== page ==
wnol.info September 21 2017


The GOP establishment got what it wanted (sorta) in Alabama's Senate primary

September 21 2017, 09:27 | Perry Erickson

Bill Clark CQ Roll Call Getty Images

UNITED STATES- AUGUST 4 GOP candidate for U.S. Senate Sen. Luther Strange R-Ala. left speaks with a supporter after the U.S. Senate candidate forum held by the Shelby County Republican Party in Pelham Ala. on Friday Aug. 4 2017. Sen. Strange is

He is famously referred to as the "Ten Commandments Judge". Moore expressed optimism Tuesday after a horseback ride to his polling place, an election day tradition of his.

Alabama senator Jeff Sessions was confirmed as Attorney General in February after a contentious battle on the senate floor. "The attempt by the silk stocking Washington elitists to control the vote of the people of Alabama has failed", Moore said at his victory party in downtown Montgomery, with a copy of the Ten Commandments among the decorations. He also bested Mo Brooks, a conservative congressman.

The Ayatollah of Alabama, Roy Moore, seems poised to be the state's next Senator.

"Of course I support the president's agenda". But his tenure was short-lived again: in 2016, Moore was suspended as chief justice after he directed probate judges not to issue marriage certificates to gay couples. Republicans Roy Moore and incumbent Luther Strange, along with Democrat Doug Jones, are still in the running. Whatever success he has enjoyed is the result of two things: Alabama is Alabama and Moore is "Mr. Super-Christian".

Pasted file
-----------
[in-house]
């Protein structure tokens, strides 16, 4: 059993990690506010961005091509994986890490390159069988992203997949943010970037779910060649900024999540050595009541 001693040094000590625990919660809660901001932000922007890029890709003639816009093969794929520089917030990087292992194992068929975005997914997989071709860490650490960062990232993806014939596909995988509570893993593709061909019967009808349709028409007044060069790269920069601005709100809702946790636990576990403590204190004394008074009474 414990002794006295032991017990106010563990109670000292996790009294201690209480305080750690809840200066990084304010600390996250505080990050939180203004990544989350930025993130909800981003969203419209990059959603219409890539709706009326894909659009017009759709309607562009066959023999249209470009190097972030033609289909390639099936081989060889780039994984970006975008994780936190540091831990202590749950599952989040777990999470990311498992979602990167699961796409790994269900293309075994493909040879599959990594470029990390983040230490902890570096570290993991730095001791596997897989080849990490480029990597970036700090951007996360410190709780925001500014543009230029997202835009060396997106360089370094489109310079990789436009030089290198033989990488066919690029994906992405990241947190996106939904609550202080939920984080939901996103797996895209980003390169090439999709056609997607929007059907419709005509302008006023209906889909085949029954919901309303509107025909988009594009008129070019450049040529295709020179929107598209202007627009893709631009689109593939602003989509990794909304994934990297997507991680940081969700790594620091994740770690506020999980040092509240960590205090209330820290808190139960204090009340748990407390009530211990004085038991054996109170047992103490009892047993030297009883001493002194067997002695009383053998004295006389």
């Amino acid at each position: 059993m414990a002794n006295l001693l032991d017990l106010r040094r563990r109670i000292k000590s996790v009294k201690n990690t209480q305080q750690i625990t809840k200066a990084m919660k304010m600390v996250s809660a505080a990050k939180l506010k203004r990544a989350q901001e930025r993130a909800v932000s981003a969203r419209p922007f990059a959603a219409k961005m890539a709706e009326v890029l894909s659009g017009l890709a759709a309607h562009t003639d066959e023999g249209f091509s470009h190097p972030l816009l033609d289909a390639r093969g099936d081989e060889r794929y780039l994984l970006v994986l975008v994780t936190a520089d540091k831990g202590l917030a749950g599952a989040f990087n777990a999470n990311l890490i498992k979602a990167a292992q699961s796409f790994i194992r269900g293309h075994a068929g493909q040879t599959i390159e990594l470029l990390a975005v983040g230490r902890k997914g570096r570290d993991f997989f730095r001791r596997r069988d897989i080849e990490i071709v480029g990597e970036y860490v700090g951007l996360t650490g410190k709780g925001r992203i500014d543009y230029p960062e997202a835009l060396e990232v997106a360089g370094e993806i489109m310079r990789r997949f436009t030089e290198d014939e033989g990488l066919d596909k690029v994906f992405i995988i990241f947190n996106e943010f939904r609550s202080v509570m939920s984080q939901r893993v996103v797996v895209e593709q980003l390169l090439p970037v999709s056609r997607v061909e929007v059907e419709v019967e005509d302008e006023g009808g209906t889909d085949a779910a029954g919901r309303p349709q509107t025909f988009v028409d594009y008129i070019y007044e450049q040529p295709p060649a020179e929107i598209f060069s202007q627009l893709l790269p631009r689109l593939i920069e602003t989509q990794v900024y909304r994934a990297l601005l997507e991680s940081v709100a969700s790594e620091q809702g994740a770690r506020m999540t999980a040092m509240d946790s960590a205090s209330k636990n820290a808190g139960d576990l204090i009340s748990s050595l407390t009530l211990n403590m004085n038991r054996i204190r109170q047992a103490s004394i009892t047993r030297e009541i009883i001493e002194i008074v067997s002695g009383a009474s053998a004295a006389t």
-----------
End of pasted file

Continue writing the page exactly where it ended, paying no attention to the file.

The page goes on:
"They're continually blocking everything that the president wants to do", Moore told Fox News' "Fox and Friends" program. So far, the group has spent about $4 million of the $10 million it had said it is willing to spend to keep unusual in the Senate. I think I understand, for example, that the filibuster rule is a constitutional rule.

President Trump's current approval numbers are nearly the same as on Election Day, yet Trump was still elected president.

President Trump has tweeted his stamp of approval, several times, for sitting Alabama Sen. Moore, who finished with 39% of the vote, attracted grassroots conservative support, while odd, who came in at 33%, received the backing of both President Trump and Senate Majority Leader Mitch McConnell (R-KY). "We are proud to have strongly supported President Trump's number-one ally in this race, and we believe the President's support will be decisive as we head into the next phase of this campaign, which Senator Strange will win in September".

Odd and Moore will meet in a September 26 Republican runoff. "Strong on Wall & Crime!"

Stranger things have happened, however, as odd is up by 3 points in another poll, this one conducted by Emerson College, though that's within the 3.9 percent margin of error. While he was elected twice to the Supreme Court, Moore unsuccessfully ran for governor in 2006 and 2010. But he was able to maintain his advantage over Brooks in large part because of the backing of Senate Majority Leader Mitch McConnell; McConnell's Senate Leadership Fund spent heavily on attack ads against Brooks during the campaign. The key is someone who will support him in Washington.

"What outside group would put their organization's reputation alongside his history and profile?"



Other news